My mum was kind enough to bake the cake (I’m not much of a baker). It was two layers. We used a bread knife to cut some of the top off each of them to level them out. We put a thin layer of icing on the top of the cake, then carefully put the fondant on top of that. Then I piped buttercream icing around the sides of the cake and around the top to hide the edge of the fondant.

Once it was made I was a little worried that the green icing might be mistaken for a vegetable but my son was happy when he saw the cake, he definitely recognised who it was and grabbed at it as soon as he could.

Embossed baby hand and foot prints

Foot prints

I’m just going to start this with how I set the embossing powder because I had trouble finding anywhere on the internet that said how to do it without a heatgun tool. If anyone else out there is like me and doesn’t want to spend $60 for a heat gun, I used an iron and it worked pretty well. I made sure it wasn’t on steam and didn’t have any water in it then held it about a centimetre above the paper until I saw the powder had melted.

Some time ago I did a baby foot print cast and I learnt that you can’t do hand prints from newborns (they don’t want to open their tiny little fists). My little boy is 7 months now so hand prints are possible, still not the easiest things in the world. The foot prints were really easy though, he has become much more co-operative than he was as a newborn.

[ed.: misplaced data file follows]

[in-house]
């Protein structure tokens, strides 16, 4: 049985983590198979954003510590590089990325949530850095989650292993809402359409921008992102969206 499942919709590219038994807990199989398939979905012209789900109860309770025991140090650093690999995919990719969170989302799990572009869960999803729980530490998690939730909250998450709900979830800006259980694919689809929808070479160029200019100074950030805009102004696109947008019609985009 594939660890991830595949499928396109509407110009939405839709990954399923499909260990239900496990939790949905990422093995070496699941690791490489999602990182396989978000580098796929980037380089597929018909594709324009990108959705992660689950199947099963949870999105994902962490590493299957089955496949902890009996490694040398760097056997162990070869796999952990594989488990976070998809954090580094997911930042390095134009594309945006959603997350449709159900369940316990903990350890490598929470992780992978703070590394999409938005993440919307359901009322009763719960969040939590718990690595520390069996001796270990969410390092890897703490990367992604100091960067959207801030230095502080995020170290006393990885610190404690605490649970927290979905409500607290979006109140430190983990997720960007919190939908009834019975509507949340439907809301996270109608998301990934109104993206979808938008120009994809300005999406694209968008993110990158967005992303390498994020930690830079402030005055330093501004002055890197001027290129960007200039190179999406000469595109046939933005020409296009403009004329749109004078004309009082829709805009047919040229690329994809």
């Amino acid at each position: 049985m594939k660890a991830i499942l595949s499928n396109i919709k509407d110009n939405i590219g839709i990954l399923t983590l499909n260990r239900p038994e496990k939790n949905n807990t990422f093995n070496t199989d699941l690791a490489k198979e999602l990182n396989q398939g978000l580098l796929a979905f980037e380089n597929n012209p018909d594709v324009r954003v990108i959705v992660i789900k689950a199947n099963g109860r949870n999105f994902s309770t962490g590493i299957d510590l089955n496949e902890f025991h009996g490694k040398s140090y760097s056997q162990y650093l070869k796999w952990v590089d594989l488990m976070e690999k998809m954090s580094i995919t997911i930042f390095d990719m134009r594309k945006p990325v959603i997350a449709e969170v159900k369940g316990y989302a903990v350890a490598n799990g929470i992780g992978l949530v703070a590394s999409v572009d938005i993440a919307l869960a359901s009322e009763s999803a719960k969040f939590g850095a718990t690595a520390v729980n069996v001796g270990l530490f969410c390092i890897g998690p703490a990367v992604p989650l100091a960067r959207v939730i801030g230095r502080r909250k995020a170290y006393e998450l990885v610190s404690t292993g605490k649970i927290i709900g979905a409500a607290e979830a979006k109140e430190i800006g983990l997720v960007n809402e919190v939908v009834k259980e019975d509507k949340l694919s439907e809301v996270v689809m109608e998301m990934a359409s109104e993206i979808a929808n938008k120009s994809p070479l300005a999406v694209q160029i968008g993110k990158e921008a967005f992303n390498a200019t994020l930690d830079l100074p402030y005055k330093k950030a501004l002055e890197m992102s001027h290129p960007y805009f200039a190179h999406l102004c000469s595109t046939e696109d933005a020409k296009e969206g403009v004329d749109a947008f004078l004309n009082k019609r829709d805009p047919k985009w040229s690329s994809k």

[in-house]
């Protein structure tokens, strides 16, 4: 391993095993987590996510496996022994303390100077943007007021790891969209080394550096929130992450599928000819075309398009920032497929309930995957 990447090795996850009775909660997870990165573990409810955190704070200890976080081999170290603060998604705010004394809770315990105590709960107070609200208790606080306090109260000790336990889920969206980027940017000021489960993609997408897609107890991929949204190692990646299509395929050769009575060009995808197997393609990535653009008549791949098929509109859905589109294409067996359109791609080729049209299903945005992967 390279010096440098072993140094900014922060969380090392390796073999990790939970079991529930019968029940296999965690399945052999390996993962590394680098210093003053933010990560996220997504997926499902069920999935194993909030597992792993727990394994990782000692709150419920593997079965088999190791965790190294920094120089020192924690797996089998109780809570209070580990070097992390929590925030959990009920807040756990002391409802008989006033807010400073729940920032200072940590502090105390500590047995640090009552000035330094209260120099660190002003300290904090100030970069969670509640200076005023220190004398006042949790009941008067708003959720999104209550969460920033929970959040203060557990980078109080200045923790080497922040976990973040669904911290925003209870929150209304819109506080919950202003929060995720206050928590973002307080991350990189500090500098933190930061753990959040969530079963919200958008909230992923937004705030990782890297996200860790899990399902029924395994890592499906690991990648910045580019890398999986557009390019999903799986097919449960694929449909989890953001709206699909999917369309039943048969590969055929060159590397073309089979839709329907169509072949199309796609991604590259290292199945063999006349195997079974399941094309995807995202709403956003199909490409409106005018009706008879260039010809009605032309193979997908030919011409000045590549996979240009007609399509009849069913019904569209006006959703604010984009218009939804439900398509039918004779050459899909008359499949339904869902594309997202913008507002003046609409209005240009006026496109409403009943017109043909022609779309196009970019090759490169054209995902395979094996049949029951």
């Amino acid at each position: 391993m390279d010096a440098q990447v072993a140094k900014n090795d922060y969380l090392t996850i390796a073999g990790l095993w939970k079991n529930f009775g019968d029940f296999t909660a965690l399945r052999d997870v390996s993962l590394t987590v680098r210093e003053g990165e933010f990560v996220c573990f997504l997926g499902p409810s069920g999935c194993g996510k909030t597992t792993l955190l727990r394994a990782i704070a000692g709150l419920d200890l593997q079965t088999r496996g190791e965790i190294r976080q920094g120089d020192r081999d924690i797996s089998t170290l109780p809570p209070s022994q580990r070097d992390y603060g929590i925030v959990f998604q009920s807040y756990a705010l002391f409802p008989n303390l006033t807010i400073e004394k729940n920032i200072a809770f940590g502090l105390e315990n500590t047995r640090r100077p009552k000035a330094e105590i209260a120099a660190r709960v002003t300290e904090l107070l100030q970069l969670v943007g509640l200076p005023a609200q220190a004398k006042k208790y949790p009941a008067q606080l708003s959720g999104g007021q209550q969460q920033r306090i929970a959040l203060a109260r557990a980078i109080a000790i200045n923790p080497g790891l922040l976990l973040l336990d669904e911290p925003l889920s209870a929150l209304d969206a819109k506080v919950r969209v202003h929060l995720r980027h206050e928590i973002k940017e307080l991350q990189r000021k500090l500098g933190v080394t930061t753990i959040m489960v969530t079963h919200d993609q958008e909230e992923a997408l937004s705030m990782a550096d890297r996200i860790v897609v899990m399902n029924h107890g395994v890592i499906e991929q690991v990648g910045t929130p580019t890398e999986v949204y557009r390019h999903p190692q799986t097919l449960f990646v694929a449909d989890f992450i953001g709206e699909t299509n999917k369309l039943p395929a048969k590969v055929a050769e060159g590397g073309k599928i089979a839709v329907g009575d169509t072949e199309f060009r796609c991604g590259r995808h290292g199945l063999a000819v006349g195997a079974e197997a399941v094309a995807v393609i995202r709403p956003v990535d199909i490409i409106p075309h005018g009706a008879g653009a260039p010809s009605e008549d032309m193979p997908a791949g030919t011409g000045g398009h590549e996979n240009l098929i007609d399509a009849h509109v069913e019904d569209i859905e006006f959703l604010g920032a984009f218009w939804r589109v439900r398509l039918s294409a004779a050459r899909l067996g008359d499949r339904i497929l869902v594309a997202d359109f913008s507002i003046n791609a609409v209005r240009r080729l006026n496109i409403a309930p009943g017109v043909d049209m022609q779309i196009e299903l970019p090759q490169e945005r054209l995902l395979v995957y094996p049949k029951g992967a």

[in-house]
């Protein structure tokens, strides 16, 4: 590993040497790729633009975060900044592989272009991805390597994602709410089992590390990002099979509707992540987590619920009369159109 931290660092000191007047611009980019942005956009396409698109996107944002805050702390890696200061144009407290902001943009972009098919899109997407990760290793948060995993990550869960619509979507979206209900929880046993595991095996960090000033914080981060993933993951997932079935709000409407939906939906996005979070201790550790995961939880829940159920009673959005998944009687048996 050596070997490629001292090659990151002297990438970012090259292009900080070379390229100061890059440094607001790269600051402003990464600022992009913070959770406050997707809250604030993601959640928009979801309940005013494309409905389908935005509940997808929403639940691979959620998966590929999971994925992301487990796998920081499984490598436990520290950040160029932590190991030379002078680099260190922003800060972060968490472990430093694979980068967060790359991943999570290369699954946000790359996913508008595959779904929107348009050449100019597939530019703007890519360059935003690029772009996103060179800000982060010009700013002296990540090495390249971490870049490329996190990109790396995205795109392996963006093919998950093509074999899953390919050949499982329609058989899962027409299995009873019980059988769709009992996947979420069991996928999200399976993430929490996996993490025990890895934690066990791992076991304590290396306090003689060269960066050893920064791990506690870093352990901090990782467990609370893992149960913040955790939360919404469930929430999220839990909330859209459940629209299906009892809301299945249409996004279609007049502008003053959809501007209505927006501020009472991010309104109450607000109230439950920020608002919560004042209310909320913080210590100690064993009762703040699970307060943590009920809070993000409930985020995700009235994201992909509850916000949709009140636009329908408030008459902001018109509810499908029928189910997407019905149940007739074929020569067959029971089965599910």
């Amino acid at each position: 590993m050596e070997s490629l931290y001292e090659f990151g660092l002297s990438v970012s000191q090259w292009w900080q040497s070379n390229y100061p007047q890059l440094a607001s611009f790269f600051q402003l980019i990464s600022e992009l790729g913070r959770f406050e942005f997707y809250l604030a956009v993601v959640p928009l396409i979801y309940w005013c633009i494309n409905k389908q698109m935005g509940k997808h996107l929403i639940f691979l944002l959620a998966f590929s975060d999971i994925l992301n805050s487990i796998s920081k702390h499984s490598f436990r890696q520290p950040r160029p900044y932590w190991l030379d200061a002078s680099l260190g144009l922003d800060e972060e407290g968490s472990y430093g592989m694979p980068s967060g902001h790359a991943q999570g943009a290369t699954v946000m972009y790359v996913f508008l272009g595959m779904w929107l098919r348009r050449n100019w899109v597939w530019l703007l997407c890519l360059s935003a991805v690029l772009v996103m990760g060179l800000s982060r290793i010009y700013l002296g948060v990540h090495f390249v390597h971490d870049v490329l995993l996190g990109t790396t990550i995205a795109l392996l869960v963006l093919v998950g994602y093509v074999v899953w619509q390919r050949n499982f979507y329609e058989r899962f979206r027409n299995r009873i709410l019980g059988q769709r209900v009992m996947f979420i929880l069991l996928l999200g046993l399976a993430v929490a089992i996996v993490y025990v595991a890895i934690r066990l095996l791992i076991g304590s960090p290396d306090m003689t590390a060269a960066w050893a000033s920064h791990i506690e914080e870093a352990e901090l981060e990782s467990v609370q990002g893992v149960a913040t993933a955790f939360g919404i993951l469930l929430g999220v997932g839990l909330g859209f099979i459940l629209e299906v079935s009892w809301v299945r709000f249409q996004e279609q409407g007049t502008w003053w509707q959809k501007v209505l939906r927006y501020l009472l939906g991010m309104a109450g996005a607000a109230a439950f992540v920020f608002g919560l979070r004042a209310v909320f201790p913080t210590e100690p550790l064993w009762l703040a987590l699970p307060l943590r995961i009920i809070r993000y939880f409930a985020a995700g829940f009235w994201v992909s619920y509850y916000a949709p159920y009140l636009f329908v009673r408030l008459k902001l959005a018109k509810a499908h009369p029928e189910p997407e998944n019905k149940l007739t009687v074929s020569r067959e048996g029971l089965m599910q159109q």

Hand prints

To do the embossed hand and foot prints I first spent ages stressing and googling for safe ink pads to do it with. I couldn’t really find any answers so finally bought Ranger clear ink embossing pad, which the website had said was non-toxic. When it arrived it didn’t say that on the label so I spent another wee while googling whether it definitely was non-toxic.

After I had finished doing my first-time mother stressing I got set up to do some printing. It’s good to have a helper to hold the wriggly baby and stop him from putting his ink covered hands and feet into his mouth before we could wash them off. I’m sure there’s heaps of embossing tutorials out there, so the quick version is:

  • put hand or foot onto stamp pad
  • press onto paper